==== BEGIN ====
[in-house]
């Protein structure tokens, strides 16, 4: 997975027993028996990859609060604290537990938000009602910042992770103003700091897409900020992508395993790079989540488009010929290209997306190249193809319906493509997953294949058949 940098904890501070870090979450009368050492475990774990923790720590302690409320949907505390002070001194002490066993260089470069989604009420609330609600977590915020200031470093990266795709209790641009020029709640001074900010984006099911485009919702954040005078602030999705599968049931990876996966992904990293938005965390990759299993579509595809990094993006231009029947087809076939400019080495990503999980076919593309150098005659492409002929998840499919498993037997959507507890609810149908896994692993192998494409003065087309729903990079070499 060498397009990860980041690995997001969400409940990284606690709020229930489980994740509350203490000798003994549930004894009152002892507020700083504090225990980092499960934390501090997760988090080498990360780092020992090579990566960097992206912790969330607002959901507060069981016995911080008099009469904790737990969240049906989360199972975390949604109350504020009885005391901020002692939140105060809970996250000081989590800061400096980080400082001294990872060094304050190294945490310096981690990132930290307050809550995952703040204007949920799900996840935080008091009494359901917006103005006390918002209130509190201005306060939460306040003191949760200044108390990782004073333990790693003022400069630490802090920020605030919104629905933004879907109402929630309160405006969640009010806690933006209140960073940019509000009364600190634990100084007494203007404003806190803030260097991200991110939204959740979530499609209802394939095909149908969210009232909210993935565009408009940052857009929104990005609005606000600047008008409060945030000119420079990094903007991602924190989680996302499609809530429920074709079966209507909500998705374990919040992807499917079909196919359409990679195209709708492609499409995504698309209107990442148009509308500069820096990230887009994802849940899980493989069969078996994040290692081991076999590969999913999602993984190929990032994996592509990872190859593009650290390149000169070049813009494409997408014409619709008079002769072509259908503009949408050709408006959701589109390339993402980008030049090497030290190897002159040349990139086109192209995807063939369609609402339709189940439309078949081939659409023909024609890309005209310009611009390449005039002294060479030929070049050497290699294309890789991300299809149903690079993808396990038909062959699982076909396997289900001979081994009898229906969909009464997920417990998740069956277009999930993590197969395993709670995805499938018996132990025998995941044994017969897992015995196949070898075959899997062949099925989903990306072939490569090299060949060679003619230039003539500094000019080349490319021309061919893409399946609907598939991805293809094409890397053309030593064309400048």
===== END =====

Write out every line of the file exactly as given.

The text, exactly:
[in-house]
């Protein structure tokens, strides 16, 4: 997975027993028996990859609060604290537990938000009602910042992770103003700091897409900020992508395993790079989540488009010929290209997306190249193809319906493509997953294949058949 940098904890501070870090979450009368050492475990774990923790720590302690409320949907505390002070001194002490066993260089470069989604009420609330609600977590915020200031470093990266795709209790641009020029709640001074900010984006099911485009919702954040005078602030999705599968049931990876996966992904990293938005965390990759299993579509595809990094993006231009029947087809076939400019080495990503999980076919593309150098005659492409002929998840499919498993037997959507507890609810149908896994692993192998494409003065087309729903990079070499 060498397009990860980041690995997001969400409940990284606690709020229930489980994740509350203490000798003994549930004894009152002892507020700083504090225990980092499960934390501090997760988090080498990360780092020992090579990566960097992206912790969330607002959901507060069981016995911080008099009469904790737990969240049906989360199972975390949604109350504020009885005391901020002692939140105060809970996250000081989590800061400096980080400082001294990872060094304050190294945490310096981690990132930290307050809550995952703040204007949920799900996840935080008091009494359901917006103005006390918002209130509190201005306060939460306040003191949760200044108390990782004073333990790693003022400069630490802090920020605030919104629905933004879907109402929630309160405006969640009010806690933006209140960073940019509000009364600190634990100084007494203007404003806190803030260097991200991110939204959740979530499609209802394939095909149908969210009232909210993935565009408009940052857009929104990005609005606000600047008008409060945030000119420079990094903007991602924190989680996302499609809530429920074709079966209507909500998705374990919040992807499917079909196919359409990679195209709708492609499409995504698309209107990442148009509308500069820096990230887009994802849940899980493989069969078996994040290692081991076999590969999913999602993984190929990032994996592509990872190859593009650290390149000169070049813009494409997408014409619709008079002769072509259908503009949408050709408006959701589109390339993402980008030049090497030290190897002159040349990139086109192209995807063939369609609402339709189940439309078949081939659409023909024609890309005209310009611009390449005039002294060479030929070049050497290699294309890789991300299809149903690079993808396990038909062959699982076909396997289900001979081994009898229906969909009464997920417990998740069956277009999930993590197969395993709670995805499938018996132990025998995941044994017969897992015995196949070898075959899997062949099925989903990306072939490569090299060949060679003619230039003539500094000019080349490319021309061919893409399946609907598939991805293809094409890397053309030593064309400048």